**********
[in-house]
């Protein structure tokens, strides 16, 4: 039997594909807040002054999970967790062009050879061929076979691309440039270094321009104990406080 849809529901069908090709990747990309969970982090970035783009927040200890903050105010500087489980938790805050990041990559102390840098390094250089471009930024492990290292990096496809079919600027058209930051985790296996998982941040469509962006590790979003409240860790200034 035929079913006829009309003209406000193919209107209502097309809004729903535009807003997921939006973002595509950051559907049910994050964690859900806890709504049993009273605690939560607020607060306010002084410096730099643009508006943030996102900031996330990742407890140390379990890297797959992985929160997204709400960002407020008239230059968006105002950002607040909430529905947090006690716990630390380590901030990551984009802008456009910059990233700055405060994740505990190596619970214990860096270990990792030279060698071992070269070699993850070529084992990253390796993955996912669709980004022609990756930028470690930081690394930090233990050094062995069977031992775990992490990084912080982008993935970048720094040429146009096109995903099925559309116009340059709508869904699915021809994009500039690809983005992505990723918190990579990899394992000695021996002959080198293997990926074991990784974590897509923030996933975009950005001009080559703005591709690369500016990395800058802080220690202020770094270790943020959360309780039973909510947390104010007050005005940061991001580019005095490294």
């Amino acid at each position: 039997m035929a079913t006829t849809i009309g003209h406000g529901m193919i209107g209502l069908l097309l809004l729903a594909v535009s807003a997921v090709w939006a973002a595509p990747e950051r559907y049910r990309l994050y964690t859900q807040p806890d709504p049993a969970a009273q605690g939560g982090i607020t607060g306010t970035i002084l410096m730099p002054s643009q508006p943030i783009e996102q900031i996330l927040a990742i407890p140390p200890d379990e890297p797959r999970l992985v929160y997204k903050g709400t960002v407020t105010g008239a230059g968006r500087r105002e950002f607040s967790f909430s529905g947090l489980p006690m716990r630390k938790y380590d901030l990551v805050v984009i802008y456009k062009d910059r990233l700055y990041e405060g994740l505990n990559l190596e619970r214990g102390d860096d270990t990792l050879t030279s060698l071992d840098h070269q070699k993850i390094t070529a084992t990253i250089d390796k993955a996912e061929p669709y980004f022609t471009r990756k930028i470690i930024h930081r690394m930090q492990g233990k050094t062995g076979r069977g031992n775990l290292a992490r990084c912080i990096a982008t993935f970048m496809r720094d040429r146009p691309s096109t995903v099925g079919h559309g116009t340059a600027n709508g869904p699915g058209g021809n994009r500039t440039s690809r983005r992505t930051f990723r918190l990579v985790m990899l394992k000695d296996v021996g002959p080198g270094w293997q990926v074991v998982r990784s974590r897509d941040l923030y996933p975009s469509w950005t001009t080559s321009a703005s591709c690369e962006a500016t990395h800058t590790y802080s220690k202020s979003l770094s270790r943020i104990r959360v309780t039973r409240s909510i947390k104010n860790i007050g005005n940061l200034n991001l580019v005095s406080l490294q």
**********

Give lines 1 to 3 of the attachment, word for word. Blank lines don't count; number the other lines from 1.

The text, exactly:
[in-house]
């Protein structure tokens, strides 16, 4: 039997594909807040002054999970967790062009050879061929076979691309440039270094321009104990406080 849809529901069908090709990747990309969970982090970035783009927040200890903050105010500087489980938790805050990041990559102390840098390094250089471009930024492990290292990096496809079919600027058209930051985790296996998982941040469509962006590790979003409240860790200034 035929079913006829009309003209406000193919209107209502097309809004729903535009807003997921939006973002595509950051559907049910994050964690859900806890709504049993009273605690939560607020607060306010002084410096730099643009508006943030996102900031996330990742407890140390379990890297797959992985929160997204709400960002407020008239230059968006105002950002607040909430529905947090006690716990630390380590901030990551984009802008456009910059990233700055405060994740505990190596619970214990860096270990990792030279060698071992070269070699993850070529084992990253390796993955996912669709980004022609990756930028470690930081690394930090233990050094062995069977031992775990992490990084912080982008993935970048720094040429146009096109995903099925559309116009340059709508869904699915021809994009500039690809983005992505990723918190990579990899394992000695021996002959080198293997990926074991990784974590897509923030996933975009950005001009080559703005591709690369500016990395800058802080220690202020770094270790943020959360309780039973909510947390104010007050005005940061991001580019005095490294």
């Amino acid at each position: 039997m035929a079913t006829t849809i009309g003209h406000g529901m193919i209107g209502l069908l097309l809004l729903a594909v535009s807003a997921v090709w939006a973002a595509p990747e950051r559907y049910r990309l994050y964690t859900q807040p806890d709504p049993a969970a009273q605690g939560g982090i607020t607060g306010t970035i002084l410096m730099p002054s643009q508006p943030i783009e996102q900031i996330l927040a990742i407890p140390p200890d379990e890297p797959r999970l992985v929160y997204k903050g709400t960002v407020t105010g008239a230059g968006r500087r105002e950002f607040s967790f909430s529905g947090l489980p006690m716990r630390k938790y380590d901030l990551v805050v984009i802008y456009k062009d910059r990233l700055y990041e405060g994740l505990n990559l190596e619970r214990g102390d860096d270990t990792l050879t030279s060698l071992d840098h070269q070699k993850i390094t070529a084992t990253i250089d390796k993955a996912e061929p669709y980004f022609t471009r990756k930028i470690i930024h930081r690394m930090q492990g233990k050094t062995g076979r069977g031992n775990l290292a992490r990084c912080i990096a982008t993935f970048m496809r720094d040429r146009p691309s096109t995903v099925g079919h559309g116009t340059a600027n709508g869904p699915g058209g021809n994009r500039t440039s690809r983005r992505t930051f990723r918190l990579v985790m990899l394992k000695d296996v021996g002959p080198g270094w293997q990926v074991v998982r990784s974590r897509d941040l923030y996933p975009s469509w950005t001009t080559s321009a703005s591709c690369e962006a500016t990395h800058t590790y802080s220690k202020s979003l770094s270790r943020i104990r959360v309780t039973r409240s909510i947390k104010n860790i007050g005005n940061l200034n991001l580019v005095s406080l490294q």